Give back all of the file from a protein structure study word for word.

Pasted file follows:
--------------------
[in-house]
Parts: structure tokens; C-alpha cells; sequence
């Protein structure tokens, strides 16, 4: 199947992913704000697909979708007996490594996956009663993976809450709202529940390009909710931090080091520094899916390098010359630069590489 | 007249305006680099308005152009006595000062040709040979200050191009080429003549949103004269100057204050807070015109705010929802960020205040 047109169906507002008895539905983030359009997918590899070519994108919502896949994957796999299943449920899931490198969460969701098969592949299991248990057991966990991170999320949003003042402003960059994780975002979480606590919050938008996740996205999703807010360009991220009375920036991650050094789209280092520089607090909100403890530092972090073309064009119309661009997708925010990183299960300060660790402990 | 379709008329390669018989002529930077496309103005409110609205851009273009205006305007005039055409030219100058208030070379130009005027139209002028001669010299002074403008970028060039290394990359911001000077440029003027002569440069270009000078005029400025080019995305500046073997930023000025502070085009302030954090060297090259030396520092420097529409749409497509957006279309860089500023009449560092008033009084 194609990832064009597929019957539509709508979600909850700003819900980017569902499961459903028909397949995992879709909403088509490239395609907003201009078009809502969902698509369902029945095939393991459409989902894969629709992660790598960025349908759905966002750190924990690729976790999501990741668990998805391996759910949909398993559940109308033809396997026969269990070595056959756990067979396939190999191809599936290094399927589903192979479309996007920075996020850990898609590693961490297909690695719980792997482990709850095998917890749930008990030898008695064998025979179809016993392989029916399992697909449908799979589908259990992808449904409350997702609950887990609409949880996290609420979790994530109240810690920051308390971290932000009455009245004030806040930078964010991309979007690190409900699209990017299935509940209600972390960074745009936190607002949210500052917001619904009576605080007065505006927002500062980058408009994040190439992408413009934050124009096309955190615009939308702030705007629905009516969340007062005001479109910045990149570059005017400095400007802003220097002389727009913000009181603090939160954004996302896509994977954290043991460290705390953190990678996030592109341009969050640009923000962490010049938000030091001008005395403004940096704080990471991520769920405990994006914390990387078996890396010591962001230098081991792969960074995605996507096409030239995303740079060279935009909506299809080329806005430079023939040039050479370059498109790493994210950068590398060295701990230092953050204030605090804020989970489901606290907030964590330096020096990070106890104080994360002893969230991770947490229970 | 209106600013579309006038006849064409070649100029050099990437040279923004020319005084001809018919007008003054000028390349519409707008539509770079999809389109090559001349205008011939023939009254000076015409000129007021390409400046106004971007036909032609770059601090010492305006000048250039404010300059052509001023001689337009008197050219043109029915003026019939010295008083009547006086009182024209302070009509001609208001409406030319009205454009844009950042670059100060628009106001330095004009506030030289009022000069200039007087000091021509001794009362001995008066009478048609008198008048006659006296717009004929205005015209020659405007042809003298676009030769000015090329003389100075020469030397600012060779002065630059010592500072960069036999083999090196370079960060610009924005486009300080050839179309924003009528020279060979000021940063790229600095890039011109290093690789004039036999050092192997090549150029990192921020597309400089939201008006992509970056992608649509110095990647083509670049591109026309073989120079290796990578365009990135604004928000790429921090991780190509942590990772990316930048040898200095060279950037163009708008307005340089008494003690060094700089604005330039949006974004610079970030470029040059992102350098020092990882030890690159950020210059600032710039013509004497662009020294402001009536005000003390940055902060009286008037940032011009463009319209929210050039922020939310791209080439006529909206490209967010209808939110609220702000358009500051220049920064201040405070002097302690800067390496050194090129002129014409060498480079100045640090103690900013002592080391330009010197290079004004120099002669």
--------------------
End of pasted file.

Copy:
[in-house]
Parts: structure tokens; C-alpha cells; sequence
């Protein structure tokens, strides 16, 4: 199947992913704000697909979708007996490594996956009663993976809450709202529940390009909710931090080091520094899916390098010359630069590489 | 007249305006680099308005152009006595000062040709040979200050191009080429003549949103004269100057204050807070015109705010929802960020205040 047109169906507002008895539905983030359009997918590899070519994108919502896949994957796999299943449920899931490198969460969701098969592949299991248990057991966990991170999320949003003042402003960059994780975002979480606590919050938008996740996205999703807010360009991220009375920036991650050094789209280092520089607090909100403890530092972090073309064009119309661009997708925010990183299960300060660790402990 | 379709008329390669018989002529930077496309103005409110609205851009273009205006305007005039055409030219100058208030070379130009005027139209002028001669010299002074403008970028060039290394990359911001000077440029003027002569440069270009000078005029400025080019995305500046073997930023000025502070085009302030954090060297090259030396520092420097529409749409497509957006279309860089500023009449560092008033009084 194609990832064009597929019957539509709508979600909850700003819900980017569902499961459903028909397949995992879709909403088509490239395609907003201009078009809502969902698509369902029945095939393991459409989902894969629709992660790598960025349908759905966002750190924990690729976790999501990741668990998805391996759910949909398993559940109308033809396997026969269990070595056959756990067979396939190999191809599936290094399927589903192979479309996007920075996020850990898609590693961490297909690695719980792997482990709850095998917890749930008990030898008695064998025979179809016993392989029916399992697909449908799979589908259990992808449904409350997702609950887990609409949880996290609420979790994530109240810690920051308390971290932000009455009245004030806040930078964010991309979007690190409900699209990017299935509940209600972390960074745009936190607002949210500052917001619904009576605080007065505006927002500062980058408009994040190439992408413009934050124009096309955190615009939308702030705007629905009516969340007062005001479109910045990149570059005017400095400007802003220097002389727009913000009181603090939160954004996302896509994977954290043991460290705390953190990678996030592109341009969050640009923000962490010049938000030091001008005395403004940096704080990471991520769920405990994006914390990387078996890396010591962001230098081991792969960074995605996507096409030239995303740079060279935009909506299809080329806005430079023939040039050479370059498109790493994210950068590398060295701990230092953050204030605090804020989970489901606290907030964590330096020096990070106890104080994360002893969230991770947490229970 | 209106600013579309006038006849064409070649100029050099990437040279923004020319005084001809018919007008003054000028390349519409707008539509770079999809389109090559001349205008011939023939009254000076015409000129007021390409400046106004971007036909032609770059601090010492305006000048250039404010300059052509001023001689337009008197050219043109029915003026019939010295008083009547006086009182024209302070009509001609208001409406030319009205454009844009950042670059100060628009106001330095004009506030030289009022000069200039007087000091021509001794009362001995008066009478048609008198008048006659006296717009004929205005015209020659405007042809003298676009030769000015090329003389100075020469030397600012060779002065630059010592500072960069036999083999090196370079960060610009924005486009300080050839179309924003009528020279060979000021940063790229600095890039011109290093690789004039036999050092192997090549150029990192921020597309400089939201008006992509970056992608649509110095990647083509670049591109026309073989120079290796990578365009990135604004928000790429921090991780190509942590990772990316930048040898200095060279950037163009708008307005340089008494003690060094700089604005330039949006974004610079970030470029040059992102350098020092990882030890690159950020210059600032710039013509004497662009020294402001009536005000003390940055902060009286008037940032011009463009319209929210050039922020939310791209080439006529909206490209967010209808939110609220702000358009500051220049920064201040405070002097302690800067390496050194090129002129014409060498480079100045640090103690900013002592080391330009010197290079004004120099002669």